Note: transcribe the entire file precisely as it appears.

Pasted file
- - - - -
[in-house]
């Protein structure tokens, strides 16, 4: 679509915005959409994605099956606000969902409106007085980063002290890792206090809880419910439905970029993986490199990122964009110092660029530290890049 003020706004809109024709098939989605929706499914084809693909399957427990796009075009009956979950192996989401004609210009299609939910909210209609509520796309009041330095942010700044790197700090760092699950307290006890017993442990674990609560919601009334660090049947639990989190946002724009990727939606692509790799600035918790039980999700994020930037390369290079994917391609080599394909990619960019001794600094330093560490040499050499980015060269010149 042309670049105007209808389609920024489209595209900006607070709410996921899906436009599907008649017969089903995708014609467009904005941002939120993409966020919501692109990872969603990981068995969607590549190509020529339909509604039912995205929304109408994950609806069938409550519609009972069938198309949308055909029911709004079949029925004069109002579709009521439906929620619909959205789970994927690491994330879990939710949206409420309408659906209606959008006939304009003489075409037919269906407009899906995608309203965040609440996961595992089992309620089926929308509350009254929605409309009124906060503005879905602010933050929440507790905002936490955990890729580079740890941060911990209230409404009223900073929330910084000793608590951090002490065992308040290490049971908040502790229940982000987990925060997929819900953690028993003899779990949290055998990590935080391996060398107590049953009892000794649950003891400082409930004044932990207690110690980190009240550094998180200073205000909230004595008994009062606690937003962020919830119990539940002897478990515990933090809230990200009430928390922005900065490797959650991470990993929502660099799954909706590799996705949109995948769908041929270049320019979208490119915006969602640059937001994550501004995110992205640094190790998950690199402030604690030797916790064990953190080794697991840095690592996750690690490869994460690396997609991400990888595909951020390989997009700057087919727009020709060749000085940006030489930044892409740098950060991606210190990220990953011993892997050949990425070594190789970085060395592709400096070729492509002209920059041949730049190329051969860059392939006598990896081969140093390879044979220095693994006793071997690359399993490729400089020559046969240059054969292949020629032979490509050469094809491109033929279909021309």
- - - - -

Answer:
[in-house]
């Protein structure tokens, strides 16, 4: 679509915005959409994605099956606000969902409106007085980063002290890792206090809880419910439905970029993986490199990122964009110092660029530290890049 003020706004809109024709098939989605929706499914084809693909399957427990796009075009009956979950192996989401004609210009299609939910909210209609509520796309009041330095942010700044790197700090760092699950307290006890017993442990674990609560919601009334660090049947639990989190946002724009990727939606692509790799600035918790039980999700994020930037390369290079994917391609080599394909990619960019001794600094330093560490040499050499980015060269010149 042309670049105007209808389609920024489209595209900006607070709410996921899906436009599907008649017969089903995708014609467009904005941002939120993409966020919501692109990872969603990981068995969607590549190509020529339909509604039912995205929304109408994950609806069938409550519609009972069938198309949308055909029911709004079949029925004069109002579709009521439906929620619909959205789970994927690491994330879990939710949206409420309408659906209606959008006939304009003489075409037919269906407009899906995608309203965040609440996961595992089992309620089926929308509350009254929605409309009124906060503005879905602010933050929440507790905002936490955990890729580079740890941060911990209230409404009223900073929330910084000793608590951090002490065992308040290490049971908040502790229940982000987990925060997929819900953690028993003899779990949290055998990590935080391996060398107590049953009892000794649950003891400082409930004044932990207690110690980190009240550094998180200073205000909230004595008994009062606690937003962020919830119990539940002897478990515990933090809230990200009430928390922005900065490797959650991470990993929502660099799954909706590799996705949109995948769908041929270049320019979208490119915006969602640059937001994550501004995110992205640094190790998950690199402030604690030797916790064990953190080794697991840095690592996750690690490869994460690396997609991400990888595909951020390989997009700057087919727009020709060749000085940006030489930044892409740098950060991606210190990220990953011993892997050949990425070594190789970085060395592709400096070729492509002209920059041949730049190329051969860059392939006598990896081969140093390879044979220095693994006793071997690359399993490729400089020559046969240059054969292949020629032979490509050469094809491109033929279909021309």